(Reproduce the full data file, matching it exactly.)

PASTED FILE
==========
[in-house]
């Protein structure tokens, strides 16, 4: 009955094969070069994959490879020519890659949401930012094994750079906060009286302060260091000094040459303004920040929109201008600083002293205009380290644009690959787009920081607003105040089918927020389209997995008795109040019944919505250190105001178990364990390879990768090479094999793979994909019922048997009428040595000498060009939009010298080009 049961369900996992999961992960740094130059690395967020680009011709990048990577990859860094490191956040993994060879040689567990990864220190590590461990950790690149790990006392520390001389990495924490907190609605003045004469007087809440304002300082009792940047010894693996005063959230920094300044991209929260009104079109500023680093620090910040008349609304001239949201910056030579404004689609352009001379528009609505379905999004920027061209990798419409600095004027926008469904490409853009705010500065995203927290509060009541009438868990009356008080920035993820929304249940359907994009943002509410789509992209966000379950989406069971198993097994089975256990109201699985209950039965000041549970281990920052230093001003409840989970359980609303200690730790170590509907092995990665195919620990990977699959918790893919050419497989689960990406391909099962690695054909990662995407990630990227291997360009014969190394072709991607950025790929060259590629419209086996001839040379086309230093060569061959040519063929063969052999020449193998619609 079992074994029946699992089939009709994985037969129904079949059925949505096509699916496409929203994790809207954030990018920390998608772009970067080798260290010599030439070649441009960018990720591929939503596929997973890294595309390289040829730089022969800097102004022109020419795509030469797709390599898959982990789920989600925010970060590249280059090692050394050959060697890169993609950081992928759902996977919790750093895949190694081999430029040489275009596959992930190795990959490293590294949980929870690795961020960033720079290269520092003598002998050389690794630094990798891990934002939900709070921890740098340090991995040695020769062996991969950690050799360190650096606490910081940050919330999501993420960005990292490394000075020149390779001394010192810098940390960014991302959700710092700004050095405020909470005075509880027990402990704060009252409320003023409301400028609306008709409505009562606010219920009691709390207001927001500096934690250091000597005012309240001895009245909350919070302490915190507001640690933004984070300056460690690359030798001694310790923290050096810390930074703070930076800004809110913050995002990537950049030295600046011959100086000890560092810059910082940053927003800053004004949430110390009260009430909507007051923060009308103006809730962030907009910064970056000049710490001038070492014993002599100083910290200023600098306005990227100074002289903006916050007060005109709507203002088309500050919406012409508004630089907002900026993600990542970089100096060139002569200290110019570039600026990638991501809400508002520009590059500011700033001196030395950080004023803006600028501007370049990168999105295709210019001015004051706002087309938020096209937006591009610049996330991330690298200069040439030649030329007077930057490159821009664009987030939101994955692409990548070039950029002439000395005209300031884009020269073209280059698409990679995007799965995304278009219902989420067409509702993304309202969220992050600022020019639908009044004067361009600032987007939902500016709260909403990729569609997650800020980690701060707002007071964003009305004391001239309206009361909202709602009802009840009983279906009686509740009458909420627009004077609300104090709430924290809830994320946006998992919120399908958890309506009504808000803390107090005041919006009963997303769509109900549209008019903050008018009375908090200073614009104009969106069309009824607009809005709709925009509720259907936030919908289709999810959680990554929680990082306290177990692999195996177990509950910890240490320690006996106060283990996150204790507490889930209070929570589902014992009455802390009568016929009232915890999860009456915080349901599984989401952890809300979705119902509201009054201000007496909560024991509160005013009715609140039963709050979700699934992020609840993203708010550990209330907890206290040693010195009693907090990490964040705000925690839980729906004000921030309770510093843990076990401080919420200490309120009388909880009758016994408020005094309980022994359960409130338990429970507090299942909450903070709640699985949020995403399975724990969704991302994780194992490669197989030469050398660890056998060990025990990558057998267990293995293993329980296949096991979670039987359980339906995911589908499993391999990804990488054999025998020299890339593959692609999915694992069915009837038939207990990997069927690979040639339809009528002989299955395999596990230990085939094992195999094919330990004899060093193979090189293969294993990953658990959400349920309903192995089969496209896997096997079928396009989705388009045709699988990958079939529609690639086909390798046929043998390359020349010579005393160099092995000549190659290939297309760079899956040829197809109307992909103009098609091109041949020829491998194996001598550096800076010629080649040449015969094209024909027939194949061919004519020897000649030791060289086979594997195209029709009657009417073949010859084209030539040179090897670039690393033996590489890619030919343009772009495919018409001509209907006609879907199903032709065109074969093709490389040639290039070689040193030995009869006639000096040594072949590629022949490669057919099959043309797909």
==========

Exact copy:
[in-house]
């Protein structure tokens, strides 16, 4: 009955094969070069994959490879020519890659949401930012094994750079906060009286302060260091000094040459303004920040929109201008600083002293205009380290644009690959787009920081607003105040089918927020389209997995008795109040019944919505250190105001178990364990390879990768090479094999793979994909019922048997009428040595000498060009939009010298080009 049961369900996992999961992960740094130059690395967020680009011709990048990577990859860094490191956040993994060879040689567990990864220190590590461990950790690149790990006392520390001389990495924490907190609605003045004469007087809440304002300082009792940047010894693996005063959230920094300044991209929260009104079109500023680093620090910040008349609304001239949201910056030579404004689609352009001379528009609505379905999004920027061209990798419409600095004027926008469904490409853009705010500065995203927290509060009541009438868990009356008080920035993820929304249940359907994009943002509410789509992209966000379950989406069971198993097994089975256990109201699985209950039965000041549970281990920052230093001003409840989970359980609303200690730790170590509907092995990665195919620990990977699959918790893919050419497989689960990406391909099962690695054909990662995407990630990227291997360009014969190394072709991607950025790929060259590629419209086996001839040379086309230093060569061959040519063929063969052999020449193998619609 079992074994029946699992089939009709994985037969129904079949059925949505096509699916496409929203994790809207954030990018920390998608772009970067080798260290010599030439070649441009960018990720591929939503596929997973890294595309390289040829730089022969800097102004022109020419795509030469797709390599898959982990789920989600925010970060590249280059090692050394050959060697890169993609950081992928759902996977919790750093895949190694081999430029040489275009596959992930190795990959490293590294949980929870690795961020960033720079290269520092003598002998050389690794630094990798891990934002939900709070921890740098340090991995040695020769062996991969950690050799360190650096606490910081940050919330999501993420960005990292490394000075020149390779001394010192810098940390960014991302959700710092700004050095405020909470005075509880027990402990704060009252409320003023409301400028609306008709409505009562606010219920009691709390207001927001500096934690250091000597005012309240001895009245909350919070302490915190507001640690933004984070300056460690690359030798001694310790923290050096810390930074703070930076800004809110913050995002990537950049030295600046011959100086000890560092810059910082940053927003800053004004949430110390009260009430909507007051923060009308103006809730962030907009910064970056000049710490001038070492014993002599100083910290200023600098306005990227100074002289903006916050007060005109709507203002088309500050919406012409508004630089907002900026993600990542970089100096060139002569200290110019570039600026990638991501809400508002520009590059500011700033001196030395950080004023803006600028501007370049990168999105295709210019001015004051706002087309938020096209937006591009610049996330991330690298200069040439030649030329007077930057490159821009664009987030939101994955692409990548070039950029002439000395005209300031884009020269073209280059698409990679995007799965995304278009219902989420067409509702993304309202969220992050600022020019639908009044004067361009600032987007939902500016709260909403990729569609997650800020980690701060707002007071964003009305004391001239309206009361909202709602009802009840009983279906009686509740009458909420627009004077609300104090709430924290809830994320946006998992919120399908958890309506009504808000803390107090005041919006009963997303769509109900549209008019903050008018009375908090200073614009104009969106069309009824607009809005709709925009509720259907936030919908289709999810959680990554929680990082306290177990692999195996177990509950910890240490320690006996106060283990996150204790507490889930209070929570589902014992009455802390009568016929009232915890999860009456915080349901599984989401952890809300979705119902509201009054201000007496909560024991509160005013009715609140039963709050979700699934992020609840993203708010550990209330907890206290040693010195009693907090990490964040705000925690839980729906004000921030309770510093843990076990401080919420200490309120009388909880009758016994408020005094309980022994359960409130338990429970507090299942909450903070709640699985949020995403399975724990969704991302994780194992490669197989030469050398660890056998060990025990990558057998267990293995293993329980296949096991979670039987359980339906995911589908499993391999990804990488054999025998020299890339593959692609999915694992069915009837038939207990990997069927690979040639339809009528002989299955395999596990230990085939094992195999094919330990004899060093193979090189293969294993990953658990959400349920309903192995089969496209896997096997079928396009989705388009045709699988990958079939529609690639086909390798046929043998390359020349010579005393160099092995000549190659290939297309760079899956040829197809109307992909103009098609091109041949020829491998194996001598550096800076010629080649040449015969094209024909027939194949061919004519020897000649030791060289086979594997195209029709009657009417073949010859084209030539040179090897670039690393033996590489890619030919343009772009495919018409001509209907006609879907199903032709065109074969093709490389040639290039070689040193030995009869006639000096040594072949590629022949490669057919099959043309797909």